In today’s consumer research and innovation activities, the key focus commonly lies with the (lead) user and his/her problems, needs and desires. Yet, “focusing on the narrow goals of the user as it relates to the business as it exists today leads us to a narrow view of the opportunity space that we’re working in”, emphasizes J. Paul Neeley who understands himself as a speculative designer. Speculative design, that is sometimes also called critical design or design fiction, wants us to zoom out beyond user-centric design considerations and asks us to explore what effects our designs, innovations and products might have on future societies. To put it differently, speculative design is not primarily about problem solving as we know it from prototyping, it is neither about attempting to anticipate the future as we do it with forecasts, not it is about mere criticism. Speculative designs rather materialize in artefacts (e.g. a clock, an essay, a picture or a TV series) that help us think about how we wish to interact with our future environment and within our future society. Speculative design is thus not about reflecting on how to realize a (product/service) idea, but rather about reflecting on what world, society or community we would shape and produce if that specific idea came to life - and therefore on the question of how desirable that world would actually be. We at Cc have been using this approach quite successfully since many years now: By bringing visionary artists and transdisciplinary creative minds to almost each project that we have the chance to run, we always consciously zoom out beyond the known and the learnt in order to adopt a less linear rationale, thereby pushing innovations towards more whole, more comprehensible and hopefully more sustainable solutions in the long term.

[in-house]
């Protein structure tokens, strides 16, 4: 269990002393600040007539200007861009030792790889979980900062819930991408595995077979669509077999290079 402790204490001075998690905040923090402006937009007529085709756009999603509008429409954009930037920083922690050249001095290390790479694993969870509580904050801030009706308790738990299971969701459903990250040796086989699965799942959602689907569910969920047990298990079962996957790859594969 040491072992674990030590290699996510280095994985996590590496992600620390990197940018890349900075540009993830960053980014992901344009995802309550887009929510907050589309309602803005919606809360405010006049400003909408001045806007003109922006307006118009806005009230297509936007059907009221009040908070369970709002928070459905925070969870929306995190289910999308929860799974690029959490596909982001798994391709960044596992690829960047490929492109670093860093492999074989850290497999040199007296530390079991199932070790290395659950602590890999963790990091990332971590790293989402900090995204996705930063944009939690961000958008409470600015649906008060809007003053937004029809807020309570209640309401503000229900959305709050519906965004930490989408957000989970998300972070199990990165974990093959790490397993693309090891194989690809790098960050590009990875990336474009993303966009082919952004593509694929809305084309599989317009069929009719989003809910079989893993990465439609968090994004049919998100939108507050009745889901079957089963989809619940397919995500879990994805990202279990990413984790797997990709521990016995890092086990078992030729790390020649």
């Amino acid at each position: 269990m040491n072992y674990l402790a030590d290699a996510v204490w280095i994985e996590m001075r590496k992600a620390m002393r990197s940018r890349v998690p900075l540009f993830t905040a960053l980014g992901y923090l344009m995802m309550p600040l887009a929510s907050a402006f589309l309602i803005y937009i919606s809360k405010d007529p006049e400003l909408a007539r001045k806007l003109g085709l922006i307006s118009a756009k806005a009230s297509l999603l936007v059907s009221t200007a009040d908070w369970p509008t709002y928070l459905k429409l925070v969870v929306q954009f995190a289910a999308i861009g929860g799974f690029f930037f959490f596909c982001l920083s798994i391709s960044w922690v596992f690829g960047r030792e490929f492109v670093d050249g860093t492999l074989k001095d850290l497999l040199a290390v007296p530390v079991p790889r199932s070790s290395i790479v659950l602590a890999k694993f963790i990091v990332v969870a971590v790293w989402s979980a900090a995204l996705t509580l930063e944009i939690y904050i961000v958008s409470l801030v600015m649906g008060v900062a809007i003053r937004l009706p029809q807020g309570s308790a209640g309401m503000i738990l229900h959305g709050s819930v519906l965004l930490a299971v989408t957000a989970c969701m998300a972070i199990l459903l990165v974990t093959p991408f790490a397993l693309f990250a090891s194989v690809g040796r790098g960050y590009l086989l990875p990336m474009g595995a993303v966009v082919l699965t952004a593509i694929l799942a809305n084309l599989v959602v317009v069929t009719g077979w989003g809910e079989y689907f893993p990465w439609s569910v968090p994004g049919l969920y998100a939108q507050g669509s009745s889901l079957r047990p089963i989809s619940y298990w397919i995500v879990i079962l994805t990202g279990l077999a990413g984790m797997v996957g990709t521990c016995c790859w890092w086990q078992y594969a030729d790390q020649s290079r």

"  Circle Culture
FEB 21 – 01

GROW

Highlighting the beauty of agriculture

Thanks to several projects at the intersection of biotechnology and agriculture that we had the chance to run with our clients Joyn Bio and Unfold, we could take a closer look at the current challenges and overarching issues that have been keeping the ag tech sector busy during the last years. The ever-growing world population raises the question of if and how we will be able to feed the billions of people to come. Traditional farming has long reached its organic limits. The all-determining efforts thus go into researching and hopefully identifying promising technologies that allows us to take the next step into a more sustainable ag and food production system. One of the key innovations that have defined the ag context and especially the realm of vertical farming in recent times constitute LED lights. The latter are not only able to provide indoor plants with the necessary lightening to grow and flower, but they make it also possible to reduce the usage of harmful pesticides and fertilizers. The project “Grow” by the Dutch artist and innovator Daan Roosegaarde wants to actually showcase both the power and hope that LED lights hold in store for the ag scene’s future – for the planet’s future, for our future. For the Grow installation, Roosegaarde’s team has immersed over 215,000 square feet of leek crops in red, blue and UV LED light. They turn on the lights by night, thereby creating a poetic scenery of – to put it with Fast Company – “glowing creatures at the bottom of the ocean”. With our own cross-disciplinary consultancy service “Art Collaborations” (http://cc-artcollaborations.com), we at Cc are absolute fans of the both inspiring and instructive project: Grow does not only form a perfect symbiosis between art and science, but it also excels in demonstrating how scientific developments and breakthroughs can be effectively communicated by and through art.